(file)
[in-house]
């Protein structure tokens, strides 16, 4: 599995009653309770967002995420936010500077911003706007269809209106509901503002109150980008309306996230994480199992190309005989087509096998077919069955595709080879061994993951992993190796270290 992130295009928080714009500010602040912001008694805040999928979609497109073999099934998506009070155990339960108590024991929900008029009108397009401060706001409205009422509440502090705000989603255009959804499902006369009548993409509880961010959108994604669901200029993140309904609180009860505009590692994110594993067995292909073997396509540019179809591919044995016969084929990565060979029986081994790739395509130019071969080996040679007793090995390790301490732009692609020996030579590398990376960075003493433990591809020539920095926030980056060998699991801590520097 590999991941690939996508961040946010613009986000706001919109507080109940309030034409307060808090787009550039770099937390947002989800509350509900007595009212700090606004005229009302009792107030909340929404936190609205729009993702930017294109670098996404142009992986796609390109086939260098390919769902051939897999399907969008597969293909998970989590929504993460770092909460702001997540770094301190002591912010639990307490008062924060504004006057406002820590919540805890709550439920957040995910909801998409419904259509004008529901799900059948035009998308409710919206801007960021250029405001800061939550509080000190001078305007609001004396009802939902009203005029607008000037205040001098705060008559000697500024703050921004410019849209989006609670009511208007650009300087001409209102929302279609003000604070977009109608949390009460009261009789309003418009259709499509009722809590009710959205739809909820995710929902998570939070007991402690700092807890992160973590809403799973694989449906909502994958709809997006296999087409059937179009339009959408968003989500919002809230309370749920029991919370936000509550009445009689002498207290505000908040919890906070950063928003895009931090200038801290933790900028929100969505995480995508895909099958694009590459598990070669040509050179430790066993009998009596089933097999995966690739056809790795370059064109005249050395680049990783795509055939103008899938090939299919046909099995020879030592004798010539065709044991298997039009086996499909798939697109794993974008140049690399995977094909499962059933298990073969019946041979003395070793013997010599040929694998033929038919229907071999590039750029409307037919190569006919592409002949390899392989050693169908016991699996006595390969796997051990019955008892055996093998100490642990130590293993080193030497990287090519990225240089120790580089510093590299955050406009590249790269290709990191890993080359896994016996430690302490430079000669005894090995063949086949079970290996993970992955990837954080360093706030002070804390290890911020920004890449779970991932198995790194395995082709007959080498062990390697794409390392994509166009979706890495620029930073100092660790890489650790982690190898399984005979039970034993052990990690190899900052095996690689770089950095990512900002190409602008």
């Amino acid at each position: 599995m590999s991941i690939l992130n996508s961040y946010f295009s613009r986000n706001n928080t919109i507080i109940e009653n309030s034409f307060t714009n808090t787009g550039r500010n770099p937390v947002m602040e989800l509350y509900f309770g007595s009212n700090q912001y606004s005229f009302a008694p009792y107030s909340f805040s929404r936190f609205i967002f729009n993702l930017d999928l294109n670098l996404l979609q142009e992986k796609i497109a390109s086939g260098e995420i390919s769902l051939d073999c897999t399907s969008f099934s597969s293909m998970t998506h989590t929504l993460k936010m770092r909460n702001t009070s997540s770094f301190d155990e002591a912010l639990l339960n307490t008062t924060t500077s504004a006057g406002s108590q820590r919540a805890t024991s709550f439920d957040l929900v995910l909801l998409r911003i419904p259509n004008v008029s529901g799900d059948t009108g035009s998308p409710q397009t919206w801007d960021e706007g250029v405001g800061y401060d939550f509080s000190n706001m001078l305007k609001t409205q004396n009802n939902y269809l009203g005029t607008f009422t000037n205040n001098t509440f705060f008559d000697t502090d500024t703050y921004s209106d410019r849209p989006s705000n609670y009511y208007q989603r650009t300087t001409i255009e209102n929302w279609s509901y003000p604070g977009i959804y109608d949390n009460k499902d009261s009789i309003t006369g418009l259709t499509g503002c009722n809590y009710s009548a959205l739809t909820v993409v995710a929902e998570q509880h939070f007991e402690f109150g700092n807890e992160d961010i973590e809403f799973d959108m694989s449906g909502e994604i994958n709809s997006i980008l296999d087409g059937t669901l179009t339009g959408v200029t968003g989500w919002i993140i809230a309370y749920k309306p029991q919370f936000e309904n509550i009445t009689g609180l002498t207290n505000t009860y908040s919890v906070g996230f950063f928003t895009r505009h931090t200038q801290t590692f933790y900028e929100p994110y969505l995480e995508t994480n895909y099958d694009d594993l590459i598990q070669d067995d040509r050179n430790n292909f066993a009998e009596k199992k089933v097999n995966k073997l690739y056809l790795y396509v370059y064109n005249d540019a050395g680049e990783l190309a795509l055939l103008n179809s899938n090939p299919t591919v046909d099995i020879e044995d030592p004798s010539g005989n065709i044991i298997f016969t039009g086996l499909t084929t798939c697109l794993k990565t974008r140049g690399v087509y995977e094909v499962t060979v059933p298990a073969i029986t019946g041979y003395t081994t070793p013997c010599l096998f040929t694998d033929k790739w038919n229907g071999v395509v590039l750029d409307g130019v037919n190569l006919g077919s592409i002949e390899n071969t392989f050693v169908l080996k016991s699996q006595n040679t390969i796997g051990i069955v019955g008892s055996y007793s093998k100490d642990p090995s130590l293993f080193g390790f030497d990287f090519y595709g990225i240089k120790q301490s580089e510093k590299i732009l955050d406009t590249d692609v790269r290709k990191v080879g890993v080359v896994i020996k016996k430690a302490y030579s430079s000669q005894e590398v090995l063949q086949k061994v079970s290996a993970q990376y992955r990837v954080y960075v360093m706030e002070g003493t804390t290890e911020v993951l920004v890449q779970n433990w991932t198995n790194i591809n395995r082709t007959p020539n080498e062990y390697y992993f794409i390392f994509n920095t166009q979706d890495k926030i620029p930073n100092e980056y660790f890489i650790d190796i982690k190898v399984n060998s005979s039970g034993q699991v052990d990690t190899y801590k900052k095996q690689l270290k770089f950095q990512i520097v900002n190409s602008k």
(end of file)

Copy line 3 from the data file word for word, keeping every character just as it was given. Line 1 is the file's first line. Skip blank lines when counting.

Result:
């Amino acid at each position: 599995m590999s991941i690939l992130n996508s961040y946010f295009s613009r986000n706001n928080t919109i507080i109940e009653n309030s034409f307060t714009n808090t787009g550039r500010n770099p937390v947002m602040e989800l509350y509900f309770g007595s009212n700090q912001y606004s005229f009302a008694p009792y107030s909340f805040s929404r936190f609205i967002f729009n993702l930017d999928l294109n670098l996404l979609q142009e992986k796609i497109a390109s086939g260098e995420i390919s769902l051939d073999c897999t399907s969008f099934s597969s293909m998970t998506h989590t929504l993460k936010m770092r909460n702001t009070s997540s770094f301190d155990e002591a912010l639990l339960n307490t008062t924060t500077s504004a006057g406002s108590q820590r919540a805890t024991s709550f439920d957040l929900v995910l909801l998409r911003i419904p259509n004008v008029s529901g799900d059948t009108g035009s998308p409710q397009t919206w801007d960021e706007g250029v405001g800061y401060d939550f509080s000190n706001m001078l305007k609001t409205q004396n009802n939902y269809l009203g005029t607008f009422t000037n205040n001098t509440f705060f008559d000697t502090d500024t703050y921004s209106d410019r849209p989006s705000n609670y009511y208007q989603r650009t300087t001409i255009e209102n929302w279609s509901y003000p604070g977009i959804y109608d949390n009460k499902d009261s009789i309003t006369g418009l259709t499509g503002c009722n809590y009710s009548a959205l739809t909820v993409v995710a929902e998570q509880h939070f007991e402690f109150g700092n807890e992160d961010i973590e809403f799973d959108m694989s449906g909502e994604i994958n709809s997006i980008l296999d087409g059937t669901l179009t339009g959408v200029t968003g989500w919002i993140i809230a309370y749920k309306p029991q919370f936000e309904n509550i009445t009689g609180l002498t207290n505000t009860y908040s919890v906070g996230f950063f928003t895009r505009h931090t200038q801290t590692f933790y900028e929100p994110y969505l995480e995508t994480n895909y099958d694009d594993l590459i598990q070669d067995d040509r050179n430790n292909f066993a009998e009596k199992k089933v097999n995966k073997l690739y056809l790795y396509v370059y064109n005249d540019a050395g680049e990783l190309a795509l055939l103008n179809s899938n090939p299919t591919v046909d099995i020879e044995d030592p004798s010539g005989n065709i044991i298997f016969t039009g086996l499909t084929t798939c697109l794993k990565t974008r140049g690399v087509y995977e094909v499962t060979v059933p298990a073969i029986t019946g041979y003395t081994t070793p013997c010599l096998f040929t694998d033929k790739w038919n229907g071999v395509v590039l750029d409307g130019v037919n190569l006919g077919s592409i002949e390899n071969t392989f050693v169908l080996k016991s699996q006595n040679t390969i796997g051990i069955v019955g008892s055996y007793s093998k100490d642990p090995s130590l293993f080193g390790f030497d990287f090519y595709g990225i240089k120790q301490s580089e510093k590299i732009l955050d406009t590249d692609v790269r290709k990191v080879g890993v080359v896994i020996k016996k430690a302490y030579s430079s000669q005894e590398v090995l063949q086949k061994v079970s290996a993970q990376y992955r990837v954080y960075v360093m706030e002070g003493t804390t290890e911020v993951l920004v890449q779970n433990w991932t198995n790194i591809n395995r082709t007959p020539n080498e062990y390697y992993f794409i390392f994509n920095t166009q979706d890495k926030i620029p930073n100092e980056y660790f890489i650790d190796i982690k190898v399984n060998s005979s039970g034993q699991v052990d990690t190899y801590k900052k095996q690689l270290k770089f950095q990512i520097v900002n190409s602008k």